Two other universities in Hong Kong today removed public monuments for the 1989 Tiananmen protests in Beijing, after the demolition of a statue erected in memory of the victims of repression at another university this week.
The removal of monuments from the University of China and Lingnan University to the World Financial Center took place as authorities took stricter measures under a national security law imposed by China.
Human rights activists say the law is being used to quell civil society, imprison pro-democracy activists and undermine basic freedoms, but authorities say security laws have restored stability following mass protests. 2019.
A @lingnanuni spokesperson said they “recently reviewed & assessed items on campus that may pose legal and safety risks to the University community. In the best interest of the University, items in question have been cleared, or removed & stored appropriately.” pic.twitter.com/1mJS75VyjA
– Hong Kong Free Press HKFP (@hkfp) December 24, 2021
She represented the “Goddess of Democracy”
Shortly before dawn, a 6.4-meter-tall bronze statue representing the “Goddess of Democracy” holding a flame in her hand was removed from a public square at Chinese University.
The university said in a statement that “the unlicensed statue” was removed after an “internal evaluation”.
The creator of the sculpture, which has been on campus for more than a decade, was inspired by a ten-meter-tall plaster and foam statue erected by students in Tiananmen Square to symbolize their determination to pursue freedom and democracy under China government.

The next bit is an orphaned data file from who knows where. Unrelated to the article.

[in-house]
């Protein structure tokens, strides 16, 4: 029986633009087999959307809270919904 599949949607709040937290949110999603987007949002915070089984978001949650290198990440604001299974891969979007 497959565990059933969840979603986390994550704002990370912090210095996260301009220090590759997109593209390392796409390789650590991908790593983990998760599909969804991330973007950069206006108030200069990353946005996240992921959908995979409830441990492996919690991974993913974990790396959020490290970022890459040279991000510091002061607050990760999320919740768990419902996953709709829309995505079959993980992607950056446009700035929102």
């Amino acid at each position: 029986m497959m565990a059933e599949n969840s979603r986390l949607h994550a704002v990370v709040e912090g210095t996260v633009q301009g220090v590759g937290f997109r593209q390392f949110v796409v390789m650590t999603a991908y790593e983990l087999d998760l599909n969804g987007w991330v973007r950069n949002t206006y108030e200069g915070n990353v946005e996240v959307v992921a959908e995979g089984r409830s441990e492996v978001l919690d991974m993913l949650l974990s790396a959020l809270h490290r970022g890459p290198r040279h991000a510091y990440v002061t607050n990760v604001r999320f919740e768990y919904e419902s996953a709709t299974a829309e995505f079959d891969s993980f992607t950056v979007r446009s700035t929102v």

A group of about 20 students gathered to protest the energy of their university, handing out flyers on June 4 as well as posters of missing persons of the goddess of democracy with the words: “Have you seen her?”. Another said, “Bring it back.”
Others laid chrysanthemums, which in Chinese tradition symbolize mourning, lit candles where the statue was located and sang “Bloodstained Glory” in memory of the hundreds, possibly thousands, of people killed in 1989.
Unlike mainland China, where authorities ban any public demonstrations on June 4, Hong Kong was previously the only place on Chinese soil where such demonstrations were allowed.
For the past two years, however, police, citing dangers from COVID-19, have banned an annual candlelight vigil involving tens of thousands of people.
Also before dawn today, on Christmas Eve, Lingnan University in Hong Kong unveiled a sculpture on the wall for Tiananmen Square depicting the “View of the Republic” and a series of tanks in front of a lone protester – as well as victims shot by Chinese soldiers.
Asked by Reuters if Hong Kong authorities had instructed all three universities to remove the monuments to Tiananmen, the office of Hong Kong leader Kari Lam said “no comment”.
The sculptor of the two works, Chen Wyming, told Reuters that he would file a lawsuit against the universities if his works suffered any damage.
In the main hall of the student union at Lingnan University, a striking red painting of the Goddess of Democracy was also covered in gray paint.
The students responded by sticking a piece of paper with the word “shame” on the covered image, but he was quickly removed by security guards.
In an email to Reuters, Lingnan University said items that could pose a “legal and safety hazard” were “properly cleaned or removed and stored”.
When Hong Kong returned from British rule in China in 1997, it received promises of broad autonomy and freedoms from China under the “one country, two systems” arrangement.
Earlier this week, the University of Hong Kong dismantled and removed an eight-meter-high “pillar of shame” for the victims of the Tiananmen crackdown.
The removal of these iconic monuments from three universities, one after the other, means that there are almost no Tiananmen monuments left in public view in Hong Kong.